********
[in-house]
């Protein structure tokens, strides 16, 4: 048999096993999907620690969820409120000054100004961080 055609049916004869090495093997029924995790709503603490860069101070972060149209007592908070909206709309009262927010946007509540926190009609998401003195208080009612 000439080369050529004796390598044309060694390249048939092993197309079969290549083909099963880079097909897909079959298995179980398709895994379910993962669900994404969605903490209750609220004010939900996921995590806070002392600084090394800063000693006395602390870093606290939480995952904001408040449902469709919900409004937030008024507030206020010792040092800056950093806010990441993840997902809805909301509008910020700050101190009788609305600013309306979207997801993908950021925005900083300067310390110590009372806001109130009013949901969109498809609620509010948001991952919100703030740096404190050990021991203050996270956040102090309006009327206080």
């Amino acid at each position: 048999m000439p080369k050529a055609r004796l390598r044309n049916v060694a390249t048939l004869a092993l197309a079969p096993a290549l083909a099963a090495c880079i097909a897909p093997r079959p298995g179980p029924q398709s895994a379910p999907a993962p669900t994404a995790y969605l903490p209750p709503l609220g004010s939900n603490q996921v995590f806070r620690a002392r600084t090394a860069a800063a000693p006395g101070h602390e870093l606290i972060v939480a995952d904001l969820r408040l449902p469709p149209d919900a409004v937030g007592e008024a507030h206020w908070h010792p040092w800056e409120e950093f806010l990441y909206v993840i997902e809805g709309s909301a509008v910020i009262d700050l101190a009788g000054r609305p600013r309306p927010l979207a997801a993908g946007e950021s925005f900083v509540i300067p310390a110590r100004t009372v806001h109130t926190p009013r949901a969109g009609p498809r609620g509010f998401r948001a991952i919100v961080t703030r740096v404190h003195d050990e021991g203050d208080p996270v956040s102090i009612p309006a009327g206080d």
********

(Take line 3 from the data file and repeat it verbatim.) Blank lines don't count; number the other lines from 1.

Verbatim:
């Amino acid at each position: 048999m000439p080369k050529a055609r004796l390598r044309n049916v060694a390249t048939l004869a092993l197309a079969p096993a290549l083909a099963a090495c880079i097909a897909p093997r079959p298995g179980p029924q398709s895994a379910p999907a993962p669900t994404a995790y969605l903490p209750p709503l609220g004010s939900n603490q996921v995590f806070r620690a002392r600084t090394a860069a800063a000693p006395g101070h602390e870093l606290i972060v939480a995952d904001l969820r408040l449902p469709p149209d919900a409004v937030g007592e008024a507030h206020w908070h010792p040092w800056e409120e950093f806010l990441y909206v993840i997902e809805g709309s909301a509008v910020i009262d700050l101190a009788g000054r609305p600013r309306p927010l979207a997801a993908g946007e950021s925005f900083v509540i300067p310390a110590r100004t009372v806001h109130t926190p009013r949901a969109g009609p498809r609620g509010f998401r948001a991952i919100v961080t703030r740096v404190h003195d050990e021991g203050d208080p996270v956040s102090i009612p309006a009327g206080d």